Making Use of Snow in the Vegetable Garden

January 31, 2011

With the latest round of snowfall still covering the ground here in Central PA I figured I would try to make the best of the situation by putting together a list of my favorite uses for the white stuff in and around the veggie garden.

Take a look and pick your favorite snowy perk or come up with your own ideas to help frustrated gardeners appreciate all the snow that has come our way this winter! Here’s my list of benefits to be enjoyed out in a snowy garden:

Snow Bound Garden Making Use of Snow in the Vegetable Garden

Scenic Landscapes – I’ll admit that the white stuff does make for beautiful photos and offers plenty of opportunities to come up with an interesting shot or two. The landscape always seems to take on a dream-like character immediately after a significant snowfall.

Drip Irrigation – I’ve written previously about how to use snow to irrigate container fruit trees that are moved into the garage during the winter. The snow will melt slowly when the temps in the garage are more suitable for the water to be put to good use in the containers.

Tracking Wildlife – If you thought there was no activity out in the garden during the winter a fresh snowfall will change your mind quickly. Not only can you discover what animals frequent the landscape, but you can also clearly see the network of their favorite paths and trails that have been established.

Renewing Groundwater – We all know that winter is a critical time for replenishing the water tables that will be drawn upon during summer droughts, and there is nothing like a slow, gradual thaw and snow melt to sink deep down into the garden’s soil layers.

Charting Micro-climates – There’s a lot to learn from watching snow melt and noting where it melts unevenly. Areas in the landscape where snow disappears quickly are signs of a warmer micro-climate; while the snow will linger and remain on the ground days or weeks longer in the cold pockets. You can use that awareness to place specific plants in areas where they can take advantage of the slight differences in temperatures or exposure.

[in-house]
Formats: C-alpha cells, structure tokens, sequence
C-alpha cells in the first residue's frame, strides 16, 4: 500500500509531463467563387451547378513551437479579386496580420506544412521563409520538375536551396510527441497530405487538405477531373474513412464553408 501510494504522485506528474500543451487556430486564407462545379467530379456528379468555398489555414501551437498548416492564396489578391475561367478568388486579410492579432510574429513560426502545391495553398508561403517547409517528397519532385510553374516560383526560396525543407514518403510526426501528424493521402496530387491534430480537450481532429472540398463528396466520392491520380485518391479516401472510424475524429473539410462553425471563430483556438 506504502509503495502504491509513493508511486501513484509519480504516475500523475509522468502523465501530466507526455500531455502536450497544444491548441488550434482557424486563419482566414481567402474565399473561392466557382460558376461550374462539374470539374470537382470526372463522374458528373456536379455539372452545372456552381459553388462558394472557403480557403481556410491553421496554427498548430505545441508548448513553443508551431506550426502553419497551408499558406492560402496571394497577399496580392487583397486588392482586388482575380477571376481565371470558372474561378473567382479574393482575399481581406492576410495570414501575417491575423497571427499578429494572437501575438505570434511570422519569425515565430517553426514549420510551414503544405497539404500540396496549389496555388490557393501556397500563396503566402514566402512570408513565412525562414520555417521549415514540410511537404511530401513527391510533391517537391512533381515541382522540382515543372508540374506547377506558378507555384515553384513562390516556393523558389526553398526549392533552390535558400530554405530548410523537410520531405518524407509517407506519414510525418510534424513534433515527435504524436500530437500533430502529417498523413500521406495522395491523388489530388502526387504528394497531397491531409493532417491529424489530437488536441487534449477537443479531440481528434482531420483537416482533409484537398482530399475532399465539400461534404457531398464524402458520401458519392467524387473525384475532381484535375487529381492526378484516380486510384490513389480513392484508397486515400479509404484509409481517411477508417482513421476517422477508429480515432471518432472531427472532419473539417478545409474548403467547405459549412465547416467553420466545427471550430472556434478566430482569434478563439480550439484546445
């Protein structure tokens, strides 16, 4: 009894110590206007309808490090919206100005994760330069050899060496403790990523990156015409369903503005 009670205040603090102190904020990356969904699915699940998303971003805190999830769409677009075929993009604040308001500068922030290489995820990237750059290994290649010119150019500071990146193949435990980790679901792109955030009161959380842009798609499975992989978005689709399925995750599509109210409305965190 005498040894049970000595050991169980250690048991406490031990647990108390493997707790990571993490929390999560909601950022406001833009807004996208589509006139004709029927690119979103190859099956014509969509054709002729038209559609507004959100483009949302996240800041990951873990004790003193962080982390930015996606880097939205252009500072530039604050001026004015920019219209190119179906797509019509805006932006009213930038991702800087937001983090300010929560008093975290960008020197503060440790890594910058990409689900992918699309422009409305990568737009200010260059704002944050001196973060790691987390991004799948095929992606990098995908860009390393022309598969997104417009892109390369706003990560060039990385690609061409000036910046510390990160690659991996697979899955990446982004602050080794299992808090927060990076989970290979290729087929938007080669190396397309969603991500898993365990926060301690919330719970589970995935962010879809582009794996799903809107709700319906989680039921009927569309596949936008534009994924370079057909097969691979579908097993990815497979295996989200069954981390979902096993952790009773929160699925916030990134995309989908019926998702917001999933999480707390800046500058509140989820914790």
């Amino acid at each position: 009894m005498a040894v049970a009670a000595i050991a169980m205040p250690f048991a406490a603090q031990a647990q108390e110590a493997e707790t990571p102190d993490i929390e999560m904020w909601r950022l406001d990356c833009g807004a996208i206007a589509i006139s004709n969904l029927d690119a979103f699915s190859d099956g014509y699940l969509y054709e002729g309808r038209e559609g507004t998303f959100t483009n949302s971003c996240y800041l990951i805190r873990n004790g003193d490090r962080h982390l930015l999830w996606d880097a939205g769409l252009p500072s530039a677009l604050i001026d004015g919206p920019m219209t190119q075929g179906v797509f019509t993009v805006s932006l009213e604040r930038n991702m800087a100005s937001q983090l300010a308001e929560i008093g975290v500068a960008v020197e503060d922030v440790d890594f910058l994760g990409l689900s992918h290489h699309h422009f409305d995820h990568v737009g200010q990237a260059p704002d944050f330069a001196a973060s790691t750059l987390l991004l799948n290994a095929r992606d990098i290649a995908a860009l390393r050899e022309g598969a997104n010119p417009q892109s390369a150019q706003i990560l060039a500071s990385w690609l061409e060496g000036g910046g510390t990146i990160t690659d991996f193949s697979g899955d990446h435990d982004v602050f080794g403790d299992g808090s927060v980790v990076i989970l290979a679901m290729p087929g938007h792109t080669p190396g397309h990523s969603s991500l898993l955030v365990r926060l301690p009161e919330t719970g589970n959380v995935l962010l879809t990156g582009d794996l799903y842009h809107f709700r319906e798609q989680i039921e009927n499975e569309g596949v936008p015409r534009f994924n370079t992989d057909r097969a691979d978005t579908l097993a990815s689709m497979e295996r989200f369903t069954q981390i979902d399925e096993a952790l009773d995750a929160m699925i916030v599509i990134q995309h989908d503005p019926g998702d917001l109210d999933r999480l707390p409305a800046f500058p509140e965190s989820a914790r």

Insulation for Plants – A deep snow can also serve as a mulch for the garden and is great for insulating the soil and to protect over wintering plants from the cold and harsh winds. If you have a reliable snow cover in your growing region you may be able to get away with not mulching crops like that fall planted garlic.

Stress Releases – As in a good old fashioned snowball fight, building that classic snowman, a few snow angels, or the way that Jaz, my dog does it by running around like he just escaped from an animal shelter. Nothing gets him worked up quite like the chance to go out and play in the snow.

I guess I’ll try to focus on the more positive aspects of the frosty flakes as we endure a few more weeks of winter weather. And if we’re going to have cold temps then there may as well be snow to go along with it. Let me know if you have any better ideas to help enjoy the next snowfall as we wait for springtime to arrive!





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{ 6 comments… read them below or add one }

meemsnyc February 1, 2011 at 1:41 am

Those are great tips! Thanks!

Carolyn♥ February 1, 2011 at 11:47 am

So nice to find someone else who is embracing Winter.

Kenny Point February 1, 2011 at 8:17 pm

Thanks meemsnyc!

Carolyn, I’m embracing winter alright… but praying for an early spring!

Ottawa Gardener March 3, 2011 at 3:10 pm

That’s so true about the animal tracks and charting microclimates. I use it for that commonly.

Emily March 5, 2011 at 3:28 pm

Thanks for the info!–I’m glad my garlic has a great insulation!

Kenny Point March 13, 2011 at 12:00 pm

Hi Ottawa, yes the snow has many lessons of its own and makes it easy to see with a quick glance some things that we would normally overlook… but I don’t mind you benefiting more from that than we do here in PA!

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